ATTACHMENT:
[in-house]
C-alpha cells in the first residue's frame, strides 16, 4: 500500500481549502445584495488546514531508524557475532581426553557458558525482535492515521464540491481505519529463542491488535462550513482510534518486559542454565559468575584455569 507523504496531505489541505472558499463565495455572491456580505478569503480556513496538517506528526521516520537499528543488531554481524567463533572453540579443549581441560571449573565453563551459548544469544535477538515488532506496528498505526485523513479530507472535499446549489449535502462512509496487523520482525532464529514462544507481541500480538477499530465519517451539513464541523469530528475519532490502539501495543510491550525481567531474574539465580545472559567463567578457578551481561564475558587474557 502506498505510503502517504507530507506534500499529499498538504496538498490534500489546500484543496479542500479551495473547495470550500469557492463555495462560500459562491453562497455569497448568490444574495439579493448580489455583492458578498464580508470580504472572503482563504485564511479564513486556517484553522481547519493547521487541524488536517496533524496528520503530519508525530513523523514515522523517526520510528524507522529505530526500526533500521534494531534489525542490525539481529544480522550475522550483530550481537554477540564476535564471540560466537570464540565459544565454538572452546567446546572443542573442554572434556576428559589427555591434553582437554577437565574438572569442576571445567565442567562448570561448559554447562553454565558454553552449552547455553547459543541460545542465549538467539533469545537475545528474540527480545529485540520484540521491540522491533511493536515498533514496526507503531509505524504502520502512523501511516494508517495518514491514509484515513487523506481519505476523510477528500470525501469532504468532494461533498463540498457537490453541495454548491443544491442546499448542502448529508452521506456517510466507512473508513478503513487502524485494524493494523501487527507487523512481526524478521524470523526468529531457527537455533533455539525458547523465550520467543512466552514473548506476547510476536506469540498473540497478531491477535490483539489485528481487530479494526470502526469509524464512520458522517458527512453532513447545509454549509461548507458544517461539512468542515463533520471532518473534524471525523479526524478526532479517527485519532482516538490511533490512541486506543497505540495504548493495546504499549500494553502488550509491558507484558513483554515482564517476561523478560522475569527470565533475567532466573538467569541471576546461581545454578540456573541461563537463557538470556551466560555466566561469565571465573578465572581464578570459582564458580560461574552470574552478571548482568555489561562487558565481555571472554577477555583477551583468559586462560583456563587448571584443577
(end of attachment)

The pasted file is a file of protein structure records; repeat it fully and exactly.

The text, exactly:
[in-house]
C-alpha cells in the first residue's frame, strides 16, 4: 500500500481549502445584495488546514531508524557475532581426553557458558525482535492515521464540491481505519529463542491488535462550513482510534518486559542454565559468575584455569 507523504496531505489541505472558499463565495455572491456580505478569503480556513496538517506528526521516520537499528543488531554481524567463533572453540579443549581441560571449573565453563551459548544469544535477538515488532506496528498505526485523513479530507472535499446549489449535502462512509496487523520482525532464529514462544507481541500480538477499530465519517451539513464541523469530528475519532490502539501495543510491550525481567531474574539465580545472559567463567578457578551481561564475558587474557 502506498505510503502517504507530507506534500499529499498538504496538498490534500489546500484543496479542500479551495473547495470550500469557492463555495462560500459562491453562497455569497448568490444574495439579493448580489455583492458578498464580508470580504472572503482563504485564511479564513486556517484553522481547519493547521487541524488536517496533524496528520503530519508525530513523523514515522523517526520510528524507522529505530526500526533500521534494531534489525542490525539481529544480522550475522550483530550481537554477540564476535564471540560466537570464540565459544565454538572452546567446546572443542573442554572434556576428559589427555591434553582437554577437565574438572569442576571445567565442567562448570561448559554447562553454565558454553552449552547455553547459543541460545542465549538467539533469545537475545528474540527480545529485540520484540521491540522491533511493536515498533514496526507503531509505524504502520502512523501511516494508517495518514491514509484515513487523506481519505476523510477528500470525501469532504468532494461533498463540498457537490453541495454548491443544491442546499448542502448529508452521506456517510466507512473508513478503513487502524485494524493494523501487527507487523512481526524478521524470523526468529531457527537455533533455539525458547523465550520467543512466552514473548506476547510476536506469540498473540497478531491477535490483539489485528481487530479494526470502526469509524464512520458522517458527512453532513447545509454549509461548507458544517461539512468542515463533520471532518473534524471525523479526524478526532479517527485519532482516538490511533490512541486506543497505540495504548493495546504499549500494553502488550509491558507484558513483554515482564517476561523478560522475569527470565533475567532466573538467569541471576546461581545454578540456573541461563537463557538470556551466560555466566561469565571465573578465572581464578570459582564458580560461574552470574552478571548482568555489561562487558565481555571472554577477555583477551583468559586462560583456563587448571584443577